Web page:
NHS 'whistle-blower' wins pounds 11,000 damages: Health authority pulls out of tribunal brought by former nurse

AN NHS 'whistle-blower' yesterday won a partial victory in his long-running campaign against conditions at a hospital geriatric unit as his former employers awarded him pounds 11,000 damages for unfair dismissal.

Cricket: Metson's true grit

Glamorgan. . . . 165 and 212

Cascading into a torrent of social activities: Heart Searching: Lynne Curry spends an evening with members of a 'semi-mature youth club' for the over-30s

RUDI the pianist is in a pounds 600 Versace shirt and Roger the electrical engineer is in a Harrods suit, Jaeger tie, Swiss cotton shirt (brought from Switzerland) and a pair of Van Cleef cufflinks. They can both trade designer labels but when it comes to meeting the opposite sex Rudi wins, no contest.

Golf: Torrance happy with torrent

SAM TORRANCE finished up winning the Heineken Catalan Open without hitting a ball yesterday when a combination of snow, hail, rain and thunder and lightning resulted in the final day's play being called off.

How cavemen built a wall between the sexes

IT IS a truth universally acknowledged, but just recently proved afresh by me, that the human male reverts more quickly than the female to the savage state. It does not seem to matter how thoroughly you inculcate decent living standards into men, nor how orderly an environment you create for them. Left to themselves, they become cavemen within days.

TELEVISION / Christmas TV Reviews

'Apart from 74 movies in the space of four days, it was wall-to- wall comedy, which, like wall-to- wall carpeting, was thick, hairy with age, but comforting.' Chris Peachment, Daily Telegraph
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Indiana serial killer? Man arrested for murdering teenage prostitute confesses to six other murders - and police fear there could be many more

A new American serial killer?

Police fear man arrested for murder of teen prostitute could be responsible for killing spree dating back 20 years
Sweetie, the fake 10-year-old girl designed to catch online predators, claims her first scalp

Sting to trap paedophiles may not carry weight in UK courts

Computer image of ‘Sweetie’ represented entrapment, experts say
Fukushima nuclear crisis: Evacuees still stuck in cramped emergency housing three years on - and may never return home

Return to Fukushima – a land they will never call home again

Evacuees still stuck in cramped emergency housing three years on from nuclear disaster
Wildlife Photographer of the Year: Intimate image of resting lions claims top prize

Wildlife Photographer of the Year

Intimate image of resting lions claims top prize
Online petitions: Sign here to change the world

Want to change the world? Just sign here

The proliferation of online petitions allows us to register our protests at the touch of a button. But do they change anything?
Ed Sheeran hits back after being labelled too boring to headline festivals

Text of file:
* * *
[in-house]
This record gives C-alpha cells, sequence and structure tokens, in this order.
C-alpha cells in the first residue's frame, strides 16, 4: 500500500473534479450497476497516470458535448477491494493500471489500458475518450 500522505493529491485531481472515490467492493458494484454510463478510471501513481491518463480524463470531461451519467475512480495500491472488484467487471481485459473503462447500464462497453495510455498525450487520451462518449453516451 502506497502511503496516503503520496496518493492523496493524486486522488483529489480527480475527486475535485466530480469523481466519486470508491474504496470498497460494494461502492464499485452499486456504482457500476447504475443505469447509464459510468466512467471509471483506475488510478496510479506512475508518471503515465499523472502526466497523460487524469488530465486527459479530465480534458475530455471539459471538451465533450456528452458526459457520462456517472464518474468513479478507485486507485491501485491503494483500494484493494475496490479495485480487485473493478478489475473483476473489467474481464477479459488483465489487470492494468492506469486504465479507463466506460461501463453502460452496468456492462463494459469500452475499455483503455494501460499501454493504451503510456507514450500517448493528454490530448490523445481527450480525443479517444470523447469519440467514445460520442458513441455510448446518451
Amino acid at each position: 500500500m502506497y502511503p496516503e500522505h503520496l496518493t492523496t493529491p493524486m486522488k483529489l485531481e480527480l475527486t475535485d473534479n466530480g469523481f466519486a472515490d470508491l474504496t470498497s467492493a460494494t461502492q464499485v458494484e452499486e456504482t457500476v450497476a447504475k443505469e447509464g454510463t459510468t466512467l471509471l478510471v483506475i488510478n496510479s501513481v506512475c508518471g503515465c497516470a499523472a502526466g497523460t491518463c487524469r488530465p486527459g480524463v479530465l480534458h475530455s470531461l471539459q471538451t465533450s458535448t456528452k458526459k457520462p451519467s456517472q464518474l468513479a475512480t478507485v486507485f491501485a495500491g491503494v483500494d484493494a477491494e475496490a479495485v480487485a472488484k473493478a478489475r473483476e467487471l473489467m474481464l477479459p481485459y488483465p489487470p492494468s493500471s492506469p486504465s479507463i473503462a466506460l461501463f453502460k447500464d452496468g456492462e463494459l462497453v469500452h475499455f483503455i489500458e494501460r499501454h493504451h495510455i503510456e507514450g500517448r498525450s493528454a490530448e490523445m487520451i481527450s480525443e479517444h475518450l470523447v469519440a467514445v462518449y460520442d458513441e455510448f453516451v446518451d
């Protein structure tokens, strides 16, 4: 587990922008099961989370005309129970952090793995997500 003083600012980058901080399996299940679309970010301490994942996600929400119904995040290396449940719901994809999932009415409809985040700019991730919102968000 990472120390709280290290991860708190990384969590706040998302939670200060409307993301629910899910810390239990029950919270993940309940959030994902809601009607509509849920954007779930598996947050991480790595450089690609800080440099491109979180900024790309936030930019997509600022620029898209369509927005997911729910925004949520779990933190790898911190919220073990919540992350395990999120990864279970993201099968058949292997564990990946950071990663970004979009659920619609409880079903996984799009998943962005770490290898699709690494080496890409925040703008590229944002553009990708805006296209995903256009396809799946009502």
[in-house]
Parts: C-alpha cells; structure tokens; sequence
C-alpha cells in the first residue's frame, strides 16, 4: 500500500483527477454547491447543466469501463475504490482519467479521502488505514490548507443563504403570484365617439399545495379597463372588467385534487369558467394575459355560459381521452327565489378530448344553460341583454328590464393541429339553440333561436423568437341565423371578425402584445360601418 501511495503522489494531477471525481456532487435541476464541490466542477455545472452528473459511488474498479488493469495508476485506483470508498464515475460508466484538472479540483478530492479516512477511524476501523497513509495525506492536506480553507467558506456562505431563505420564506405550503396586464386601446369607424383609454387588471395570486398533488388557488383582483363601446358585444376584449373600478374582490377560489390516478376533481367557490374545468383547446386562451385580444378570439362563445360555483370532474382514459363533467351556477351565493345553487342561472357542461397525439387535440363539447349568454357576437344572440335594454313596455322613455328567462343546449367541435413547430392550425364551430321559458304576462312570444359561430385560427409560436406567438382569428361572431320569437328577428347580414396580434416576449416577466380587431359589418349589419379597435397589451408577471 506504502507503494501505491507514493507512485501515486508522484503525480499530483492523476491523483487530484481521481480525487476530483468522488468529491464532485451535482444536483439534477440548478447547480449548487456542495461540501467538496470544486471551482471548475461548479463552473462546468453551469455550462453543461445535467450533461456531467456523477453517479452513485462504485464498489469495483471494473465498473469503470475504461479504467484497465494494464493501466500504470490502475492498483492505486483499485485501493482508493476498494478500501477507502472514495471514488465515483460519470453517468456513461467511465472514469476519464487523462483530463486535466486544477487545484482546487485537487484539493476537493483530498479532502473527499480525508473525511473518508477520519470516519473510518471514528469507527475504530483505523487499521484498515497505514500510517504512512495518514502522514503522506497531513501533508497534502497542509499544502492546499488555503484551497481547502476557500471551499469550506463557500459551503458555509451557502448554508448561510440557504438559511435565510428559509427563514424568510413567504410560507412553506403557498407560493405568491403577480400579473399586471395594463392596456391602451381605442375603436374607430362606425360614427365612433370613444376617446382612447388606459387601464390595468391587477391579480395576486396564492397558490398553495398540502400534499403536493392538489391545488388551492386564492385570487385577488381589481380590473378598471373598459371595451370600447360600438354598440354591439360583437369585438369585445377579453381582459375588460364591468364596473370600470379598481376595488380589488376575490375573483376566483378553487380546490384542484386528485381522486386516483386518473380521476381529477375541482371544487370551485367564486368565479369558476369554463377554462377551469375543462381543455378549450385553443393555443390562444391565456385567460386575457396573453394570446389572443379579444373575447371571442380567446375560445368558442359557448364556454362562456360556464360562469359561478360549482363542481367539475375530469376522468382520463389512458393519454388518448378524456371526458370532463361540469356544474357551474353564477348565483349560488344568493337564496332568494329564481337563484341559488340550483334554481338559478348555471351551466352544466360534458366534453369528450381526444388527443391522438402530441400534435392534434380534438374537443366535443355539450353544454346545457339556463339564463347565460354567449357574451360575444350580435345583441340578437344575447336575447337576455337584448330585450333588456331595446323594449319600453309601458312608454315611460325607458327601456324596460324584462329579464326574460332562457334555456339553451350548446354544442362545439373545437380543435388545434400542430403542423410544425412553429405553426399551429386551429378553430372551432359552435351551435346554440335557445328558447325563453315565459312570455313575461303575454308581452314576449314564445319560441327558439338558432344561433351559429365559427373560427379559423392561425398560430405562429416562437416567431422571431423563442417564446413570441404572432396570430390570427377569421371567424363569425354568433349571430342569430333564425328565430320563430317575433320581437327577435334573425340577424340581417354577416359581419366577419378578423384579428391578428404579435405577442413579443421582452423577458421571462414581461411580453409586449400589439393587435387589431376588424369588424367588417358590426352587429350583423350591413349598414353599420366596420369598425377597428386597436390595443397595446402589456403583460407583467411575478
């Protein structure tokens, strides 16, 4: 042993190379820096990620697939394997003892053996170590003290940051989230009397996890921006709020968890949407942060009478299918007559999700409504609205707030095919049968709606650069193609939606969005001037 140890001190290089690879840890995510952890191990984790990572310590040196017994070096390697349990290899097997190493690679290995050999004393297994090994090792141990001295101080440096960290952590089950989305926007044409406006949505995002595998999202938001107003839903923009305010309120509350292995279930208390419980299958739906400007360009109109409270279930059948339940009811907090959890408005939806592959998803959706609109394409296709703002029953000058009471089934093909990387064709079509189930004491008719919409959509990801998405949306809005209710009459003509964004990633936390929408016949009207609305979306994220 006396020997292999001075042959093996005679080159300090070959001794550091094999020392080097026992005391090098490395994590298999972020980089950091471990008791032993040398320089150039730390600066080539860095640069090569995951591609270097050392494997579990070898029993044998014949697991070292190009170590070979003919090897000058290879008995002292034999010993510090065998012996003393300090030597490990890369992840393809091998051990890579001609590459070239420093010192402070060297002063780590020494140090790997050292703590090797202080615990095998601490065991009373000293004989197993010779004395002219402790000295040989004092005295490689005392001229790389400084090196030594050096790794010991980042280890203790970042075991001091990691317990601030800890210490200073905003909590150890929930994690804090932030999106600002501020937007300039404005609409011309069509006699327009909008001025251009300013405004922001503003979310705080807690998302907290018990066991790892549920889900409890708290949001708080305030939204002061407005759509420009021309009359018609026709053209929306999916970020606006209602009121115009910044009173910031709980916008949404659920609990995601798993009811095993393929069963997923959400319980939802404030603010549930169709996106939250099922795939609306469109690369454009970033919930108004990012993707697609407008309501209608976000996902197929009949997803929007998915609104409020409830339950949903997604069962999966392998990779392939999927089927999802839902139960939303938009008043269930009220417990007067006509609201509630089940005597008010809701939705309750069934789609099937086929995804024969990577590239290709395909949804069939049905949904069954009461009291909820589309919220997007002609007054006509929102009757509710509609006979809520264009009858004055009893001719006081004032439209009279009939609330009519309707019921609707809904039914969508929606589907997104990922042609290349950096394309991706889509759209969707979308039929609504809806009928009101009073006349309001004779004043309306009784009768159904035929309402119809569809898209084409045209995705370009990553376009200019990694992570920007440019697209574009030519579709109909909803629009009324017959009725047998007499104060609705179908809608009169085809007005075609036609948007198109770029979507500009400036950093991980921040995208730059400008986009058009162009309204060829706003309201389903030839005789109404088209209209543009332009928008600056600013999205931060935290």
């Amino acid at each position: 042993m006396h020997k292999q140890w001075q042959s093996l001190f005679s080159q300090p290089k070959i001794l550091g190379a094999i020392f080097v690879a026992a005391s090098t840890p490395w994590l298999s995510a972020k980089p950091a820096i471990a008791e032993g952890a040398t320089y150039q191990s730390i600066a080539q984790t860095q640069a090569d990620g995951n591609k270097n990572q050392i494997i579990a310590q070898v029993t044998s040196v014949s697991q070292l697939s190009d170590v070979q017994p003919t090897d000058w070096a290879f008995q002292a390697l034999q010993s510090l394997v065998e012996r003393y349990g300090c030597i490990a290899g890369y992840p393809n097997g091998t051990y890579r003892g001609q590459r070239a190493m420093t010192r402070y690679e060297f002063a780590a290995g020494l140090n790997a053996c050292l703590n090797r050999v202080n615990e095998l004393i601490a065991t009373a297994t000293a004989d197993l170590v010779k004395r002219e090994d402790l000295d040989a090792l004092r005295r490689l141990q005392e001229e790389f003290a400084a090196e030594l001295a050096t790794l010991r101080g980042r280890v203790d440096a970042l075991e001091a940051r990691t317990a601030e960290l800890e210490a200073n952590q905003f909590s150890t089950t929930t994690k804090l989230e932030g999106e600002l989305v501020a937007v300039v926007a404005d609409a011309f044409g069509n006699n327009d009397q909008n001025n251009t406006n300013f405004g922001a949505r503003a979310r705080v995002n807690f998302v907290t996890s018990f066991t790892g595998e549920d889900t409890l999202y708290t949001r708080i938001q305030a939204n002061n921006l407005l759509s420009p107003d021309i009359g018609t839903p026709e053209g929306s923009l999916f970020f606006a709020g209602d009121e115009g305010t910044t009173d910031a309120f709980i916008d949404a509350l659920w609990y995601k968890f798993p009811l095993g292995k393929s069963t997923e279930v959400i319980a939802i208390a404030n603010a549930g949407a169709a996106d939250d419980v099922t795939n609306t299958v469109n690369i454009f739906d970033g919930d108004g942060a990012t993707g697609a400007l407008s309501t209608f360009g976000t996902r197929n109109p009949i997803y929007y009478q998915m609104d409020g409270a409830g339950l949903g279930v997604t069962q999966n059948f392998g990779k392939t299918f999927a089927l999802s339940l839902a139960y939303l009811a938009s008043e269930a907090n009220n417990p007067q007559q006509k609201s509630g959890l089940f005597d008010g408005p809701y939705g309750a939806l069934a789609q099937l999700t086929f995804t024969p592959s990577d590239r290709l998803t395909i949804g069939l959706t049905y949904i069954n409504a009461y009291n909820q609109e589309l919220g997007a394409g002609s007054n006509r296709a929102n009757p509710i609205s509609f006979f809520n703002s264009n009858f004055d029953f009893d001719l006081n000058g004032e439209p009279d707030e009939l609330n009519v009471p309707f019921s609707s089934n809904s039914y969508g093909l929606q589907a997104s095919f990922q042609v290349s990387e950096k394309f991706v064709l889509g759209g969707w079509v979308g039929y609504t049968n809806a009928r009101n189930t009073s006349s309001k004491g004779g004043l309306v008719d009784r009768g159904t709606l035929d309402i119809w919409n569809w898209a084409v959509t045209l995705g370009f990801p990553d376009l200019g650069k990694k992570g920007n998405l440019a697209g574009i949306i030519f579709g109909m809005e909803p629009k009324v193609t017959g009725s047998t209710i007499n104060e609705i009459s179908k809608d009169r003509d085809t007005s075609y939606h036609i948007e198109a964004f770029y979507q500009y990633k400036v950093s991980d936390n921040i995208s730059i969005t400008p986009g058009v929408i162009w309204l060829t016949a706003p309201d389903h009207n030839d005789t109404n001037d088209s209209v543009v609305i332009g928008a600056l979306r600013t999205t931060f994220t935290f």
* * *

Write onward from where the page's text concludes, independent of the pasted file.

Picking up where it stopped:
'You need me, I don’t need you'

Ed Sheeran hits back after being labelled too boring to headline festivals
How to Get Away with Murder: Shonda Rhimes reinvents the legal drama

How to Get Away with Murder

Shonda Rhimes reinvents the legal drama
A cup of tea is every worker's right

Hard to swallow

Three hospitals in Leicester have banned their staff from drinking tea and coffee in public areas. Christopher Hirst explains why he thinks that a cuppa is every worker's right
Which animals are nearly extinct?

Which animals are nearly extinct?

Conservationists in Kenya are in mourning after the death of a white northern rhino, which has left the species with a single male. These are the other species on the brink
12 best children's shoes

Perfect for leaf-kicking: 12 best children's shoes

Find footwear perfect to keep kids' feet protected this autumn
Anderlecht vs Arsenal: Gunners' ray of light Aaron Ramsey shines again

Arsenal’s ray of light ready to shine again

Aaron Ramsey’s injury record has prompted a club investigation. For now, the midfielder is just happy to be fit to face Anderlecht in the Champions League
Comment: David Moyes' show of sensitivity thrown back in his face by former Manchester United manager Sir Alex Ferguson

Moyes’ show of sensitivity thrown back in his face... by Ferguson

Manchester United legend tramples on successor who resisted criticising his inheritance
Two super-sized ships have cruised into British waters, but how big can these behemoths get?

Super-sized ships: How big can they get?

Two of the largest vessels in the world cruised into UK waters last week
British doctors on brink of 'cure' for paralysis with spinal cord treatment

British doctors on brink of cure for paralysis

Sufferers can now be offered the possibility of cure thanks to a revolutionary implant of regenerative cells
Ranked seventh in world’s best tourist cities - not London, or Edinburgh, but Salisbury

Lonely Planet’s Best in Travel 2015

UK city beats Vienna, Paris and New York to be ranked seventh in world’s best tourist destinations - but it's not London